Coakley, auto insurers headed for a nasty fight
Trouble is brewing in the state’s auto insurance industry.
Two years ago insurance company officials convinced the Patrick administration to let each firm set its own rates rather than having state regulators come up with one set of rates for all the insurers. Dubbed “managed competition,” the new approach has kept rates in check and attracted big-name insurers such as Progressive and Geico to Massachusetts.
But now industry officials are worried that Attorney General Martha Coakley is going to turn back the clock by proposing regulations to correct what she sees as deficiencies in the system. The comment period on her proposed regulations closes Sept. 22. Insurers haven’t said much publicly yet, but privately they are seething. If Coakley doesn’t back off, the fight is likely to get nasty. It could end up in court.
The automobile insurers say Coakley, after being overruled by Patrick administration regulators at the Division of Insurance two years ago, is trying to muscle her way into the regulatory picture with her own set of rules.
Coakley has never been a big fan of managed competition. Just before Christmas last year, she issued a report in which she said managed competition had been a mixed bag, with average rates dropping far less than they would have had the state continued to set rates. Coakley also charged that one-fifth of Massachusetts drivers, mostly minority and low-income residents, were paying higher premiums now than before regulation.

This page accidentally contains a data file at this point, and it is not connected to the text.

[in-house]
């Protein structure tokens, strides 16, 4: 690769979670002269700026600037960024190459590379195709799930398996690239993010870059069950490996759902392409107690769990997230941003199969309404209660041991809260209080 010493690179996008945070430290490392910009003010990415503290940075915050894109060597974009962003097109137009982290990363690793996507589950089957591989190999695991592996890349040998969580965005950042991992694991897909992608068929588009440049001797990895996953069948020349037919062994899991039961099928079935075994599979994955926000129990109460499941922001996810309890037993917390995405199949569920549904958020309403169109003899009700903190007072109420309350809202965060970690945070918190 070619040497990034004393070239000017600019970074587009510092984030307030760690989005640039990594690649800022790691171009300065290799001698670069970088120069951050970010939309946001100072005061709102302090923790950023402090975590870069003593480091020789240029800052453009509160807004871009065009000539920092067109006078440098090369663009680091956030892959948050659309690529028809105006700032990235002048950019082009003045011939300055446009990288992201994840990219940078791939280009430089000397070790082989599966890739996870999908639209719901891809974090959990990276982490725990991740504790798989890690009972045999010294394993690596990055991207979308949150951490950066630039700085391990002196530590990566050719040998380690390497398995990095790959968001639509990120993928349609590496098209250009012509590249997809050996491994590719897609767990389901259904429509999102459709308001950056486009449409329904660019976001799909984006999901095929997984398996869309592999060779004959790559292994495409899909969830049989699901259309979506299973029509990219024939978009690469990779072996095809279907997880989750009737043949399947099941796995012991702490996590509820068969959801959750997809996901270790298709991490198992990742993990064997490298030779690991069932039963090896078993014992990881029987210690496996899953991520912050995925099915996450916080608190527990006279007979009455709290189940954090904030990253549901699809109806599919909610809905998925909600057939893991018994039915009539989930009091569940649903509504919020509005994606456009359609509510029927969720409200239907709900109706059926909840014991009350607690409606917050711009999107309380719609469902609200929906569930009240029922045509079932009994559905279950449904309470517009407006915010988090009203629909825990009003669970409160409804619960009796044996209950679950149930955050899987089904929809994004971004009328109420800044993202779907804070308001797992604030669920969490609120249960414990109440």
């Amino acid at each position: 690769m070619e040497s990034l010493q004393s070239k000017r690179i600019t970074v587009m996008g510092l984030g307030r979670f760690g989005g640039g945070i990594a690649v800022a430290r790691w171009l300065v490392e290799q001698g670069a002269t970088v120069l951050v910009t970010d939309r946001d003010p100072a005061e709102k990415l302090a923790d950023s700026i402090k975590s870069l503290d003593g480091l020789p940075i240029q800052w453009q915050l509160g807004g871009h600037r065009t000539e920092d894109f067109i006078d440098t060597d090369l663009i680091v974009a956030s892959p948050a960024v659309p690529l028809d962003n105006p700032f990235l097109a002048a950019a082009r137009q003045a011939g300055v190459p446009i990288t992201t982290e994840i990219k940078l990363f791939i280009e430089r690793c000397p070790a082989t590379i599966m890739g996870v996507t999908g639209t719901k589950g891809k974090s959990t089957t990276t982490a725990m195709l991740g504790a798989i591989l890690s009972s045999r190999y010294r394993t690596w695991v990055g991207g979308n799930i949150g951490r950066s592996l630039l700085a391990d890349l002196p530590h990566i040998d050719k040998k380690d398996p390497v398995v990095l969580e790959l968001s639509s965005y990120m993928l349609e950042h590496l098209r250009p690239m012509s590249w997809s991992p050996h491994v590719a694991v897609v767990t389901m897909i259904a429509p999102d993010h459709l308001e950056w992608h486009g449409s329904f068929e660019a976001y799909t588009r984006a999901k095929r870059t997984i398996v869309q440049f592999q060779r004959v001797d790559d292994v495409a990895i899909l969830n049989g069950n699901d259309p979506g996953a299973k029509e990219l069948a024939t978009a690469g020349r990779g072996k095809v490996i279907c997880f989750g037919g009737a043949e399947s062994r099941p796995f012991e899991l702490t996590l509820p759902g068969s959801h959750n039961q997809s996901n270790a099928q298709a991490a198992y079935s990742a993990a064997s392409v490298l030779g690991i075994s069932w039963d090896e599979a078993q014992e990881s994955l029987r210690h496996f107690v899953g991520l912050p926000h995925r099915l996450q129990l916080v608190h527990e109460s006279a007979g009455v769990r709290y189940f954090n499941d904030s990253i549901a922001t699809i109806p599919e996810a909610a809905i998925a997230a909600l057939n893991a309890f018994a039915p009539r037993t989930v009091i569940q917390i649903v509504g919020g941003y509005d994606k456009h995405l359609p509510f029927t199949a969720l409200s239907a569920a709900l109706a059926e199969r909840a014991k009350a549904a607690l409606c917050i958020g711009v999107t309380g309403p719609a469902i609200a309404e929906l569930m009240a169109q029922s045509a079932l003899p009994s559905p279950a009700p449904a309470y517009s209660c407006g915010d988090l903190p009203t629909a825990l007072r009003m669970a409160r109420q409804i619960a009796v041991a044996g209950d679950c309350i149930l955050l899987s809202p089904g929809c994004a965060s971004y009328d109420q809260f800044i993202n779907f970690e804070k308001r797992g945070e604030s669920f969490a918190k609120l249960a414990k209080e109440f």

In her report, the attorney general said she planned to promulgate auto insurance regulations under the state’s Consumer Protection Act, but few thought Coakley, then in the midst of a US Senate campaign, would follow through. But she has. Coakley’s spokeswoman, Amie Breton, says the attorney general isn’t trying to establish a dual system of regulation but instead doing her job as an advocate for consumers.
One of the key points of contention is the rating factors that insurers use to decide how much to charge drivers for coverage. Under the old system, where the state set the rates, insurers could only consider factors such as a customer’s driving history, the type of vehicle, and the vehicle’s garaging location. Former Insurance Commissioner Nonnie Burnes, the architect of managed competition, opened the door to more experimentation. She barred the use of such potentially discriminatory factors as income, home ownership, and credit ratings, but she didn’t prohibit insurers from using other factors.
Coakley is concerned that factors like a customer’s payment history or their purchase of homeowners insurance could be proxies for income and home ownership. Her regulations would prohibit such practices, but insurers say her approach could snuff out most of the pricing discounts they are offering Massachusetts drivers and drive up premium costs.
“If these are approved, most of the discounts out there will be subject to repeal,” said Harrington. “This will cost good drivers significant sums of money.”Burnes, who is now a senior fellow in the school of public policy at Northeastern University, said Coakley is butting in where she doesn’t belong. She said the Division of Insurance should set the rules and the attorney general should enforce them. “The companies need one person to tell them what the rules are,” she said.
Burnes says she has heard from a number of insurers who are upset about the attorney general’s proposed regulations. She said she worries that the gains that have been made may be wiped out. “People who made a major commitment to expand their business here or come in, this is not what they expected,” she said.